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Wolf ‘depredation’ numbers overlook some injured livestock

by Wyoming Livestock Roundup

Meeteetse — While the U.S. Fish and Wildlife Service defines depredation as animals injured or killed, the agency’s annual wolf reports fall short when it comes to reporting actual livestock damage caused as a result of wolves.
    Ed Bangs, FWS Wolf Recovery Leader in Helena says the FWS defines depredation as, “the injury or killing of livestock or other domestic animals by wolves.” Depredations listed in the agency’s annual wolf reports, however, only include livestock killed, which they call “Confirmed Losses.”
    Although injured livestock may be a loss for the livestock producer, the FWS does not consider injured livestock a “confirmed loss.” Livestock injured are only briefly mentioned on page 27, “Confirmed livestock depredations include 41 cattle (35 calves, six cows / yearlings) and 26 sheep. Thirteen additional probable sheep depredations and three injured cattle were reported.”
    Mike Jimenez, FWS Wyoming Wolf Project Leader in Jackson says, “We started, in the late 80s listing only confirmed dead livestock, and left it that way on the table (in the annual reports). If we were to start over, we would probably show both, but this way, you can compare year-to-year.”
    Wolves actually injured more than three head of cattle. Jimenez says, “In Wyoming in 2008, there were actually 11 cattle confirmed injured (by wolves).” The report only stated three were injured, and Jimenez says the other eight “fell through the cracks.”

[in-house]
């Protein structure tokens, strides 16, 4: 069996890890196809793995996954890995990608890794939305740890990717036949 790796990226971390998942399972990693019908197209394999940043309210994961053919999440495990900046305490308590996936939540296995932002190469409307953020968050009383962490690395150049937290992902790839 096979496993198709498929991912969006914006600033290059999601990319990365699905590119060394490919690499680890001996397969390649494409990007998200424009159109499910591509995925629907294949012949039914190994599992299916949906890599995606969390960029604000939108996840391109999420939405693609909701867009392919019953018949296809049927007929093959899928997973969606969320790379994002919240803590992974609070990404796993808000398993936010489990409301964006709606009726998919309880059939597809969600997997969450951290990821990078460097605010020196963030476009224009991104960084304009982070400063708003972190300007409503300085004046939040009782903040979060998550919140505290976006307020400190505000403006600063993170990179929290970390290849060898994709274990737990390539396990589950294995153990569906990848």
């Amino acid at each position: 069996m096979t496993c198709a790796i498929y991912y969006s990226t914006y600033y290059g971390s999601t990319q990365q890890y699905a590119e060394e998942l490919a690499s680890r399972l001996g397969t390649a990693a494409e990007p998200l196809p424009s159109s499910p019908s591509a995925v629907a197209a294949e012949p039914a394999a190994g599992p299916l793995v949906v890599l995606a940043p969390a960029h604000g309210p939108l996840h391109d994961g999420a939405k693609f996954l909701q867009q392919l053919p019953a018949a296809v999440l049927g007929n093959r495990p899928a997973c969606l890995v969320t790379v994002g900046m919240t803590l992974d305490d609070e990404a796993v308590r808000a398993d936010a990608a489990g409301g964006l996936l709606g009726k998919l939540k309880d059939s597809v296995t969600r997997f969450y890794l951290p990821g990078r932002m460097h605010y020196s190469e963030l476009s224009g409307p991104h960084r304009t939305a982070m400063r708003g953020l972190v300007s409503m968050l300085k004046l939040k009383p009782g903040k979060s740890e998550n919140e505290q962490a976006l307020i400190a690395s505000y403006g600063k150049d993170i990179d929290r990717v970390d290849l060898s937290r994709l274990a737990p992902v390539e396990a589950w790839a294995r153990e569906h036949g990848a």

The Report states, “Ten… packs were involved in at least one depredation in 2008,” when in fact, a minimum of 13 packs and some miscellaneous wolves were involved in livestock depredation. Table 1 in the report shows 12 packs and some miscellaneous wolves involved in depredation, but two of those packs were removed during 2008, so although they depredated on livestock, they are not counted in the total of depredating packs. Also, the Yellowstone Delta Pack, with a home range mostly in YNP, attacked cattle in Wyoming, and this pack is not included in that total.
    Echo Renner is a Field Editor for the Roundup, and can be reached at

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